Employers who believe they have protected themselves against a raft of recent employment litigation may be forced to EAT their words if they have not paid attention to the latest case law judgments.

It follows major changes on the minimum wage, holiday entitlement, maternity leave, and much more.

Law firm Challinors is warning Employment Appeal Tribunal (EAT) decisions are set to introduce new guidelines for workers’ rights and employers’ duties.

And businesses that fail to recognise the implications could open themselves up to significant fines and legal costs.

Simon Bond, partner at Challinors and member of the Black Country Chartered Institute of Professional Development, said: "Employment law is a complex and changing area of the legal system and it is essential that employers recognise the importance of individual case judgments as well as legislation.

"In the current market, employers must be on the alert for any ambiguities that could result in litigation as many businesses simply cannot absorb the costs.

"For example, a business undergoing a restructure including a redundancy consultation would benefit from having followed the recent case of Harris v Ralph Martindale & Co. Ralph Martindale suffered from a decline in orders and was forced to reorganise its business and remove a layer of management.

"Mr Harris, the claimant, and another employee were warned that their jobs were at risk, leading to them both applying for an alternative role in the company which had been internally advertised.

"The job was offered to Harris’s colleague due to the fact that he had a ‘less insular management style’. Harris appealed this decision on the basis that the selection process was not objective and the tribunal upheld his claim.

"By failing to provide a job description that set out the objective criteria for the new role and by opening up to other internal candidates before establishing that the two redundant employees were not suitable, Ralph Martindale had left themselves open to litigation and the cost of paying out a substantial award to Harris.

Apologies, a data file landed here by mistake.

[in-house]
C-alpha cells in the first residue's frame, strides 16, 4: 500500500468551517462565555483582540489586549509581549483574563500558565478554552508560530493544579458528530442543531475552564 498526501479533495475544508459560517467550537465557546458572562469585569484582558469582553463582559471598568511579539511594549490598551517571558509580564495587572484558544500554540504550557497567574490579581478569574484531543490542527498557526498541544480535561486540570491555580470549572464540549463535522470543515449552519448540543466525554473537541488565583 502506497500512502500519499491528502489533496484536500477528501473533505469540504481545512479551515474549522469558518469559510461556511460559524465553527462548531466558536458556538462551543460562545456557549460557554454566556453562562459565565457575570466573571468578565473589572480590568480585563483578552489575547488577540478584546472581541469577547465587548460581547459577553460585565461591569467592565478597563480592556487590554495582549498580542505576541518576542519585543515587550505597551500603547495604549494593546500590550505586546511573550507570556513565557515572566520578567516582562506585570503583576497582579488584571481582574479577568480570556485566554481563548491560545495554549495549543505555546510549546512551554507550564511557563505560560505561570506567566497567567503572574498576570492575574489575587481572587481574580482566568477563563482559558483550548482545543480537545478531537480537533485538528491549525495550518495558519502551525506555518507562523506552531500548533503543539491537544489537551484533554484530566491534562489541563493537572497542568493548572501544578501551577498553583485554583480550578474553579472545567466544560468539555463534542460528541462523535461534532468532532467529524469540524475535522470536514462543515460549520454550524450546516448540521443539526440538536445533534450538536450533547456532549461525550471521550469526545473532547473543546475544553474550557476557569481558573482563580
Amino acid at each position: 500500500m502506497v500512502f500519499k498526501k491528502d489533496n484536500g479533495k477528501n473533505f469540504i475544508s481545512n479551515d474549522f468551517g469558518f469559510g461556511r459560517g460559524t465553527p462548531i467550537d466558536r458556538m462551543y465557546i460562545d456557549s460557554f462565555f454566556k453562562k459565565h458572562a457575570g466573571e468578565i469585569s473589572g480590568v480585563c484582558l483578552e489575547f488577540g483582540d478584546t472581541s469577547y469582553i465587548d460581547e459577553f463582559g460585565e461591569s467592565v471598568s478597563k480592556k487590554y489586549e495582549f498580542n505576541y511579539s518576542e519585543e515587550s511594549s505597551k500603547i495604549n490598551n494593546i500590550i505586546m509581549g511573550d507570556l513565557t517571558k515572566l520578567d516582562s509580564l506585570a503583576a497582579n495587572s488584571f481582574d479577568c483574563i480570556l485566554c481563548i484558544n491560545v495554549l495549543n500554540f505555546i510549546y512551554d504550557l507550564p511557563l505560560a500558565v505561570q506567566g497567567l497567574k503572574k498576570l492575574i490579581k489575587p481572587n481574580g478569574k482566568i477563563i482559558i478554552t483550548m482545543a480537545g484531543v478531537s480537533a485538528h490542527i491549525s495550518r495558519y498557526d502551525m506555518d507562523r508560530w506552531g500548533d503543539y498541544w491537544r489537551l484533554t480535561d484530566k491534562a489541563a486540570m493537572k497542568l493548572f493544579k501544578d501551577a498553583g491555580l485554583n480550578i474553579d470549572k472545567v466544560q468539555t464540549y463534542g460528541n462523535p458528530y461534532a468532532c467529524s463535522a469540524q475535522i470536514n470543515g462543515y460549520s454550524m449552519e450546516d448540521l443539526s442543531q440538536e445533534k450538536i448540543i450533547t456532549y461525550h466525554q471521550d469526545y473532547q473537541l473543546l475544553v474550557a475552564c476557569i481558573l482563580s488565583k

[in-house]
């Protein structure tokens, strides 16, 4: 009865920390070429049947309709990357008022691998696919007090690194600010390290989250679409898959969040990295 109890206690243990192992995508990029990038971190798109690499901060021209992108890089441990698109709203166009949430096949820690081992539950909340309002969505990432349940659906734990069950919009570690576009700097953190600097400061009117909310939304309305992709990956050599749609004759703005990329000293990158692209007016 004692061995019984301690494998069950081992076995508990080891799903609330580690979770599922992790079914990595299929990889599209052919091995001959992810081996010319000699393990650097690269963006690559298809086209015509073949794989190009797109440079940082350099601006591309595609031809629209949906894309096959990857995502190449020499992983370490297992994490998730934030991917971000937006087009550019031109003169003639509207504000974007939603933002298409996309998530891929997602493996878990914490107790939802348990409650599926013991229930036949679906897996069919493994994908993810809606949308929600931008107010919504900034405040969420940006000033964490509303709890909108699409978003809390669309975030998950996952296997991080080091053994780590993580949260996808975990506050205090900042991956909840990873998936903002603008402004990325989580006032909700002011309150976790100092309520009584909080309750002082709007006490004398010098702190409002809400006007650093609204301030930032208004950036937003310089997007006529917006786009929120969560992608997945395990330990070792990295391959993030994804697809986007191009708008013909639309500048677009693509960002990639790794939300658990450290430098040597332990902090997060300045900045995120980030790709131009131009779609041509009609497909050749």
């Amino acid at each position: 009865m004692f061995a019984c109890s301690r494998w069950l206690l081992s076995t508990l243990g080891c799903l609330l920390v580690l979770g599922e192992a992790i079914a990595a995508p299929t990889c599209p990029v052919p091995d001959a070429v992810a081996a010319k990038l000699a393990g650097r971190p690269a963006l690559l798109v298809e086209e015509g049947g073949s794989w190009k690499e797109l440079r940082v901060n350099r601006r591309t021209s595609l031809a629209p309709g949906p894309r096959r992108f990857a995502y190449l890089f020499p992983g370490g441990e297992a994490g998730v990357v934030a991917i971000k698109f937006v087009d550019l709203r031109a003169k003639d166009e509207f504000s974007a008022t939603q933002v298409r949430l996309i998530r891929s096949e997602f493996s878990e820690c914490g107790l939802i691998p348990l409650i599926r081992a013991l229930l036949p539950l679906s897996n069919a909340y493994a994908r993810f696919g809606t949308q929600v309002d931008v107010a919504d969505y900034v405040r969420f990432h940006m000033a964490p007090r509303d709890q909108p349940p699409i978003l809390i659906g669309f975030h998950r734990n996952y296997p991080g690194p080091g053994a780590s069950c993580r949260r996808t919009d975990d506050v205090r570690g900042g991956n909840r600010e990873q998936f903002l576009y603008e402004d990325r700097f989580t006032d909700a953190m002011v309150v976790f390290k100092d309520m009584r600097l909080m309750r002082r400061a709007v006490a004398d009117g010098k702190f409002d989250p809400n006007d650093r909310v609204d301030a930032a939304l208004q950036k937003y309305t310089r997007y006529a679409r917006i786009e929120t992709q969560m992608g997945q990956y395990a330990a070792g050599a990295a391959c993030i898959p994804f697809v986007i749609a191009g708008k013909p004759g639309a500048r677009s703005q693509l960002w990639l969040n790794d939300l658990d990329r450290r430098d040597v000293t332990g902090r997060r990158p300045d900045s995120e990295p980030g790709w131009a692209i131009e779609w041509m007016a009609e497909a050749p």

"The case has imposed an extra burden on employers, who now must ensure that any redundancy criteria are objective and that employees at risk of redundancy must be offered any suitable alternative roles before they are advertised, even internally."

Mr Bond went on: "It is easy for employers to fail to recognise the widespread implications of such cases, as so many of the facts seem to be unique to the individuals and companies involved. However, it is essential that employers learn from the mistakes of others and use these cases to review their own HR systems, identifying any potential problems before they result in a legal battle."

Already in 2008 there have been a number of judgments in employment tribunals with substantial implications for employment law. A further example is Stringer v Her Majesty’s Revenue & Customs, which raised controversial questions over whether employees on long term sick leave accrue holiday pay.

After conflicting judgments from the employment tribunal, employment appeal tribunal, the House of Lords and the European Court of Justice, the Advocate General provided new guidance in January. This stated that a worker on indefinite sick leave is entitled to designate a future period as paid annual leave during a period that would otherwise be sick leave. However, the annual leave cannot actually be taken until the employee returns to work. Meanwhile, if an employee on long term sick leave has their contract terminated then they must receive payment in lieu of their leave entitlement.

Mr Bond continued: "We really cannot underestimate the significance of case law.

"It is true that the amount of new guidance and legislation coming forward can seem like a minefield to employers, but they are also invaluable tools.

"The stories behind individual disputes can highlight ambiguities in the system and allow us to address them, protecting both employers and employees. While employers should not panic, they should watch the judgments coming forward closely, consult with their HR department and seek legal advice where they think they could be at risk. A little preparation now can save costs and help with the stability of the business in the future."